I was pleasantly surprised by both the depth of Hurd's research and his objectivity when presenting his findings - he didn't try to thrust a Conservative viewpoint and highlighted Peel's weaknesses as well as his achievements. Many people of the time considered the man to be aloof and I thought that the author showed all kinds of skill in presenting the human interactions in a natural way; Queen Victoria's gradual warming towards Peel is just one example. Hurd drew some interesting links between problems that Peel was having to confront and parallels in modern times, using his own political experience to highlight, at a general level, some of the issues that need to be considered by politicians (of all parties) today; Ireland was one topic that has a very strong link to modern times and I thought that the author covered the subject in a detailed yet meaningful way. Flashes of humour made the book easy to read and Peel is now definitely on my list of 'interesting' people.

I finished this book understanding a lot more about the massive changes that have taken place in our political system during the last 200 years. You do not have to be a historian to enjoy reading this well written book.
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on 6 September 2012
Peel was a hero of mine at school many years ago and I was hoping that Douglas Hurd would find some new and interesting things to say. If he has I have largely missed them.

This is an adequate conventional history of an exceptionally interesting period in our constitutional history but in my view no more than that. Relating Peel and his contemporaries to Thatcher, Blair et al was probably clever at the time (and no doubt a selling point promoted by the publisher) but seems rather dated now (2012). I did not get the impression that Mr Hurd knew intimately what happened in-between which makes it read a little strangely. I could have saved a lot of time by just reading Wikipedia.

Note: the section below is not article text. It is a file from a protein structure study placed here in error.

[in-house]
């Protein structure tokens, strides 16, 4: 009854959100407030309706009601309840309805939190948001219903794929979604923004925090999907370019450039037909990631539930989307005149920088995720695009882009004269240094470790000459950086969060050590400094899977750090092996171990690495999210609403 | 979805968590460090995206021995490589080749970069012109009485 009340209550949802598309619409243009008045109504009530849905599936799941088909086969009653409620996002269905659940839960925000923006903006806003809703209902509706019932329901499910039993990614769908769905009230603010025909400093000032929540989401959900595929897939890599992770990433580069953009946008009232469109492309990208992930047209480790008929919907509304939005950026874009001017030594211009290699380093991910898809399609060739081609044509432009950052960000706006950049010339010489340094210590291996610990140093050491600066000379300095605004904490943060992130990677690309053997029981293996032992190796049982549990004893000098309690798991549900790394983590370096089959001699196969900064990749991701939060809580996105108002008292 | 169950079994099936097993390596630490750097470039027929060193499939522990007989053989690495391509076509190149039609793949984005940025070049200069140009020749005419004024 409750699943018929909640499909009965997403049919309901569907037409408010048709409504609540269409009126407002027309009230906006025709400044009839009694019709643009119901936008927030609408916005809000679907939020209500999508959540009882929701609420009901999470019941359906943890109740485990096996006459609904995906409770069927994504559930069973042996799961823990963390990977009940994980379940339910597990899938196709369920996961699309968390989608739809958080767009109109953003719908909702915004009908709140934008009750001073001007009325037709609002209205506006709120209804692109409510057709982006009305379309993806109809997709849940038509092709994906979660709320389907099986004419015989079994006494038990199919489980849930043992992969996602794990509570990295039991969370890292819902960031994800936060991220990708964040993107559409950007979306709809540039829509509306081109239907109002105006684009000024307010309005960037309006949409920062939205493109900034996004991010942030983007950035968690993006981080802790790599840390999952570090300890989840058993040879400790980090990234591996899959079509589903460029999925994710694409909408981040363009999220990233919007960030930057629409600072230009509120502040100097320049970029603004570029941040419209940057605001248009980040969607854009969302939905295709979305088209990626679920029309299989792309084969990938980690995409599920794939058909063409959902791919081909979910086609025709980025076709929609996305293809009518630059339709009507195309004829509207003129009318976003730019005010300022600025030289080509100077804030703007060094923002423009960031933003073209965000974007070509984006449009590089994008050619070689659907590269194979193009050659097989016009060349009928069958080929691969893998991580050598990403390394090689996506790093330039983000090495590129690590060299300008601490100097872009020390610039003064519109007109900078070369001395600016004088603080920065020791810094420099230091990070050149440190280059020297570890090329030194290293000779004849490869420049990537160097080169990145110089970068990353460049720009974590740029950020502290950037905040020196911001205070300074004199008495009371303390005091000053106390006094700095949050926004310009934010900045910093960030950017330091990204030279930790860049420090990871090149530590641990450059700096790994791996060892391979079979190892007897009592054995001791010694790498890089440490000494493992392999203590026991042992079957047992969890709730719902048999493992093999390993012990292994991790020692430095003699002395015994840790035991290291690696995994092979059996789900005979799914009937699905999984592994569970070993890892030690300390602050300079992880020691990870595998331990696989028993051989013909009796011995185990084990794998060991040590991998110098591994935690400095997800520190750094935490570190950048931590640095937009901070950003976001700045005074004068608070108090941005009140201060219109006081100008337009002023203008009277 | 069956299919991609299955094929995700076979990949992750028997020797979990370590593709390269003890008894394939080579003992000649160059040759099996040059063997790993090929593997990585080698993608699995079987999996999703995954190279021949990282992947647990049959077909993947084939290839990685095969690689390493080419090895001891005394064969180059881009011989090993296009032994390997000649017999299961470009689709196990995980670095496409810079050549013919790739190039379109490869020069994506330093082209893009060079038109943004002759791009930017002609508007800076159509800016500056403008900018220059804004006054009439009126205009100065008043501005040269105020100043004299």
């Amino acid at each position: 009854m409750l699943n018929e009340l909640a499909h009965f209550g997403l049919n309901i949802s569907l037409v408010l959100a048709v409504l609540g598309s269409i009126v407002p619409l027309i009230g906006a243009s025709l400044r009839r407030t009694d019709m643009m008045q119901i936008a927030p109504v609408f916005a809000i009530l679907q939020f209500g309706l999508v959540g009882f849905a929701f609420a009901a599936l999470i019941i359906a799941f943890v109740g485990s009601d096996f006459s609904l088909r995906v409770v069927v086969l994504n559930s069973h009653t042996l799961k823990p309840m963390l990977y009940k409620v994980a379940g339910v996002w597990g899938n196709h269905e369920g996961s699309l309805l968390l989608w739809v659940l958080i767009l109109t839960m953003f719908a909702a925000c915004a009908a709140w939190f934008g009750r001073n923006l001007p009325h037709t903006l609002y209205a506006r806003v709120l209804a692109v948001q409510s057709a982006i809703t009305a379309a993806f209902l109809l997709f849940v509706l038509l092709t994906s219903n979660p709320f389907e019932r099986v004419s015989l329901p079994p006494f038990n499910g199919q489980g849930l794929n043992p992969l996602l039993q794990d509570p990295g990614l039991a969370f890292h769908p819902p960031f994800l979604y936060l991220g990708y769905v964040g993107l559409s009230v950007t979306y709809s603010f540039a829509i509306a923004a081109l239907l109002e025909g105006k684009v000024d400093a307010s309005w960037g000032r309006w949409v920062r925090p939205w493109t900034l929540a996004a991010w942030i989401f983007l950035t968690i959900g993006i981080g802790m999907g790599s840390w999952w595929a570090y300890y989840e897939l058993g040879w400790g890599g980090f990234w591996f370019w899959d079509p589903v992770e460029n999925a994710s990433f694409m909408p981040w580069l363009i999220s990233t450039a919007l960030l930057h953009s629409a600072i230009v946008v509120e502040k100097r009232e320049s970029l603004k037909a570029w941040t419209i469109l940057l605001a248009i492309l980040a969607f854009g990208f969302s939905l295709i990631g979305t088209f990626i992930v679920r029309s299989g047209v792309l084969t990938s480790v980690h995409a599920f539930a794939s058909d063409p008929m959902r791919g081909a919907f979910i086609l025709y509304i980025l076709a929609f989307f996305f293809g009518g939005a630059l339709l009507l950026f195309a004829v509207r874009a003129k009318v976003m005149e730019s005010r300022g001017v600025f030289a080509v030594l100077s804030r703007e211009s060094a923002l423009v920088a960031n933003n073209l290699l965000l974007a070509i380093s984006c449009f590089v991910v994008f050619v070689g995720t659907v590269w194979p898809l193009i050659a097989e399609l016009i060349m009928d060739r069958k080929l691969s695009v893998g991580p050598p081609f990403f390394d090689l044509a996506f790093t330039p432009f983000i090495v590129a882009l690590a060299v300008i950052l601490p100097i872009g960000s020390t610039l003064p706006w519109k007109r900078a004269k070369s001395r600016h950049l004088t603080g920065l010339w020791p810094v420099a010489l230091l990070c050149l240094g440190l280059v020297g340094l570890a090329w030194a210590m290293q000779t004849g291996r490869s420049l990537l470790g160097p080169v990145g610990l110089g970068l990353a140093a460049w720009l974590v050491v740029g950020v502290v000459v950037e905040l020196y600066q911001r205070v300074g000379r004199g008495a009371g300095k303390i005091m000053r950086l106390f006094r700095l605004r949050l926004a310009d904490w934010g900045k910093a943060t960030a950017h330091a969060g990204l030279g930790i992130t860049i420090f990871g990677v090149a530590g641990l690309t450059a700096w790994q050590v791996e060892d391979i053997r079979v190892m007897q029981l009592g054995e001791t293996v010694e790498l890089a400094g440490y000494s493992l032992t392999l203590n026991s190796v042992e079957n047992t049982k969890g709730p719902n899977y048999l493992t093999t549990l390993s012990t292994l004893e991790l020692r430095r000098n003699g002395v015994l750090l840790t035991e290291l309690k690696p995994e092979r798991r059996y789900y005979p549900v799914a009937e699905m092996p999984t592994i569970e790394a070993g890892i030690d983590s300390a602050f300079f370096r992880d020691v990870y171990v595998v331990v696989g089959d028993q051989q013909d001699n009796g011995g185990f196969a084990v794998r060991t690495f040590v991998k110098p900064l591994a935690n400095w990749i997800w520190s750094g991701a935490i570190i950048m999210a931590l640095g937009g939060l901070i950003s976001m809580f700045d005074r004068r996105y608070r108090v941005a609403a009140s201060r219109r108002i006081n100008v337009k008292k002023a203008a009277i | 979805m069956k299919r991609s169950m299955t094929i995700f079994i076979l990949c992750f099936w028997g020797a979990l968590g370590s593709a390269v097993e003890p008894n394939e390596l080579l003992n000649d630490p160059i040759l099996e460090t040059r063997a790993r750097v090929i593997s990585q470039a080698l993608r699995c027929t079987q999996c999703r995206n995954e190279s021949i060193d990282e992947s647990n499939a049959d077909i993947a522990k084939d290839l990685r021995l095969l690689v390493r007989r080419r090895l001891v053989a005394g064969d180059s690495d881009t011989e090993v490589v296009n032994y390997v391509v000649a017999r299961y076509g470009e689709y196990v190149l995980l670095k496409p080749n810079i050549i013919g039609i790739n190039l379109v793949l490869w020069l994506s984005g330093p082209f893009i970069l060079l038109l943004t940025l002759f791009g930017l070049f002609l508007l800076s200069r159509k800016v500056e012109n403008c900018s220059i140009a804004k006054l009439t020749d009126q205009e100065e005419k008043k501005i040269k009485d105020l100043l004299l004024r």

The book seems old-fashioned in its style and presentation, but then I am not a Tory and find the smug clubbiness of Harrow and Eton a bit much to take in the era of Cameron and Johnson.
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on 7 August 2015
Well written and researched book and helpful to understand the life and times in England when Peel was PM. Enjoyed it.
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on 22 January 2014
Enjoyable account of Peel's life from someone who is clearly an admirer. A nice easy read as well. Good book!
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on 15 November 2010
With his own background as a senior politician Douglas Hurd is the ideal biographer for Robert Peel who was the founder of the modern Conservative party and an excellent example of compassionate Conservatism. Though he initially resisted change - he was against voting reform and made a reputation as a hardliner in Irish affairs - he came to be a major supporter of Catholic emancipation and of course masterminded the repeal of the Corn Laws. The latter split the Conservative party for which many have not forgiven him but Hurd's excellent biography shows that Peel was a balanced and thoughtful politician.

Hurd writes well and he has researched his subject thoroughly. A very good read.